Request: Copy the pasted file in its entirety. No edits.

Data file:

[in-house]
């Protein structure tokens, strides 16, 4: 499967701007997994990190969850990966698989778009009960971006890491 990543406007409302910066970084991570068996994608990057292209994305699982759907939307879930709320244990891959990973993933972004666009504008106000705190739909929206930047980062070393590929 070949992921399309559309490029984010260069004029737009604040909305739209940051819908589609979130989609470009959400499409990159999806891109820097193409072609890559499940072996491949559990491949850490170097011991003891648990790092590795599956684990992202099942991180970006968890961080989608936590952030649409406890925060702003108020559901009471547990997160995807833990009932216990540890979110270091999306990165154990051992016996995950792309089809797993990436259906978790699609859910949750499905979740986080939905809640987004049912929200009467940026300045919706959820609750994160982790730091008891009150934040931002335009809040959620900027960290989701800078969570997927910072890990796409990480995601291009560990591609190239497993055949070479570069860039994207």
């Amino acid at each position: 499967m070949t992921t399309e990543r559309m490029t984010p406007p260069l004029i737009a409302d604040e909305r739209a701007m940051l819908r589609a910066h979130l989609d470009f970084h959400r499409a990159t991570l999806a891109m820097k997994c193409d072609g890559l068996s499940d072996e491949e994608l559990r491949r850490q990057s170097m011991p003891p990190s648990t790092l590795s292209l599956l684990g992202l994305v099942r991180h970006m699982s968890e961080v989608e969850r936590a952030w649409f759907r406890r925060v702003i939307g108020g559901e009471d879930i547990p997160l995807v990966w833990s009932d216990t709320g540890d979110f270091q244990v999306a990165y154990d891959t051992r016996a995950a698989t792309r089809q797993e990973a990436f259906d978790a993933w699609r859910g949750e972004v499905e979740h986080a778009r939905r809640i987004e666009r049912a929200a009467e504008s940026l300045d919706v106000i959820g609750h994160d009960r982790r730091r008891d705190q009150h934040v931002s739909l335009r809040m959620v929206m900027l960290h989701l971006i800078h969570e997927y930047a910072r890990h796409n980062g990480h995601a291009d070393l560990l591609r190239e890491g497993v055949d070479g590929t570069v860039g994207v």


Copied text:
[in-house]
């Protein structure tokens, strides 16, 4: 499967701007997994990190969850990966698989778009009960971006890491 990543406007409302910066970084991570068996994608990057292209994305699982759907939307879930709320244990891959990973993933972004666009504008106000705190739909929206930047980062070393590929 070949992921399309559309490029984010260069004029737009604040909305739209940051819908589609979130989609470009959400499409990159999806891109820097193409072609890559499940072996491949559990491949850490170097011991003891648990790092590795599956684990992202099942991180970006968890961080989608936590952030649409406890925060702003108020559901009471547990997160995807833990009932216990540890979110270091999306990165154990051992016996995950792309089809797993990436259906978790699609859910949750499905979740986080939905809640987004049912929200009467940026300045919706959820609750994160982790730091008891009150934040931002335009809040959620900027960290989701800078969570997927910072890990796409990480995601291009560990591609190239497993055949070479570069860039994207």
């Amino acid at each position: 499967m070949t992921t399309e990543r559309m490029t984010p406007p260069l004029i737009a409302d604040e909305r739209a701007m940051l819908r589609a910066h979130l989609d470009f970084h959400r499409a990159t991570l999806a891109m820097k997994c193409d072609g890559l068996s499940d072996e491949e994608l559990r491949r850490q990057s170097m011991p003891p990190s648990t790092l590795s292209l599956l684990g992202l994305v099942r991180h970006m699982s968890e961080v989608e969850r936590a952030w649409f759907r406890r925060v702003i939307g108020g559901e009471d879930i547990p997160l995807v990966w833990s009932d216990t709320g540890d979110f270091q244990v999306a990165y154990d891959t051992r016996a995950a698989t792309r089809q797993e990973a990436f259906d978790a993933w699609r859910g949750e972004v499905e979740h986080a778009r939905r809640i987004e666009r049912a929200a009467e504008s940026l300045d919706v106000i959820g609750h994160d009960r982790r730091r008891d705190q009150h934040v931002s739909l335009r809040m959620v929206m900027l960290h989701l971006i800078h969570e997927y930047a910072r890990h796409n980062g990480h995601a291009d070393l560990l591609r190239e890491g497993v055949d070479g590929t570069v860039g994207v």